Demond Drummer is an organizer and civic innovator whose grassroots work in Chicago has been recognized by the Obama White House, Code for America and the Aspen Institute. He is currently co-founder and executive director of New Consensus, a leading organization shaping the Green New Deal in the United States.
Demond developed a true belief in organizing while working as a field organizer in the South Carolina primary for Barack Obama’s first presidential campaign. There, he was part of the team that piloted the neighborhood team organizing model that powered an historic victory in the 2008 presidential election.
Demond returned to Chicago to explore the intersection of organizing and digital technology. He worked with LISC Chicago to execute the proof of concept for the Smart Communities Program, which was later awarded $7 million through the American Recovery and Reinvestment Act. Demond went on to launch the Smart Communities Program in Englewood, a neighborhood on the south side of Chicago. Drawing inspiration from Septima Clark’s Citizenship Schools, Demond facilitated digital leadership trainings with block club members, parent leaders in schools and small business owners. His projects included Englewood Codes, which was cited in the Chicago Tech Plan as a model youth STEM program, and LargeLots.org, a community-driven effort that increased by tenfold the number of city-owned vacant lots reclaimed by homeowners.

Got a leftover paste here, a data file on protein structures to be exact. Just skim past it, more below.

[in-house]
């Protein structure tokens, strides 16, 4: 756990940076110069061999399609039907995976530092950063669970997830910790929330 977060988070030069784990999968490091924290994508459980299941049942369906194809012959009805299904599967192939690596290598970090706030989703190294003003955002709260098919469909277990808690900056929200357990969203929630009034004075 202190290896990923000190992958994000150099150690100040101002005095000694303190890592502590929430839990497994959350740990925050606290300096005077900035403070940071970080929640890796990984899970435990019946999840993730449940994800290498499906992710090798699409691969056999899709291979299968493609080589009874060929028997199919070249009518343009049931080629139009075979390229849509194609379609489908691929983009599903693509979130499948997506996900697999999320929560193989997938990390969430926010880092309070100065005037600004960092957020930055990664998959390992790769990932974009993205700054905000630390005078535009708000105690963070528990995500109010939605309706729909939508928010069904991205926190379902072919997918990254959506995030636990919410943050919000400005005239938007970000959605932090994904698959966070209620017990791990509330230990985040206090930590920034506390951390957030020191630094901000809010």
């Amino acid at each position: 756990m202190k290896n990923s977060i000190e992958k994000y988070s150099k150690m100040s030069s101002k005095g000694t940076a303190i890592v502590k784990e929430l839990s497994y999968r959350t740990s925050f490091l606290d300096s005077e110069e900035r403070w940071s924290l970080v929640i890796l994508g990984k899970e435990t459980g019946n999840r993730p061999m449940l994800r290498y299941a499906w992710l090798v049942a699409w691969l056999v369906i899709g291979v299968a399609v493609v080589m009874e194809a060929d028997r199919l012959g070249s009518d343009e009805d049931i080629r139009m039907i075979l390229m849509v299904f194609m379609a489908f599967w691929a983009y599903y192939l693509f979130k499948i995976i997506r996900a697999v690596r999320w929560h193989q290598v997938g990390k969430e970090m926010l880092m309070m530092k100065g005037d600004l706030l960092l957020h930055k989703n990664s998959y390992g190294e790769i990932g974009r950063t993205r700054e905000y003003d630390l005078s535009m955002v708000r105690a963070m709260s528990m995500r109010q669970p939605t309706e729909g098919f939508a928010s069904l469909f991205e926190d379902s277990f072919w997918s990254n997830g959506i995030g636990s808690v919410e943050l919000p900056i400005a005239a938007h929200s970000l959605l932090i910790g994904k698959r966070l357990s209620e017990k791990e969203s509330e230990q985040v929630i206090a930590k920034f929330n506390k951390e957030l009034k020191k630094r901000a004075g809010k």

As part of the inaugural cohort of the University of Chicago Community Programs Accelerator, Demond co-founded CoderSpace, a computer science learning lab where youth develop leadership skills for a changing world. CoderSpace youth have built websites for local businesses, collected and analyzed data from the edge of space and launched high school computer science clubs.
An alumnus of Morehouse College, Demond lives in Chicago with his wife and their daughter.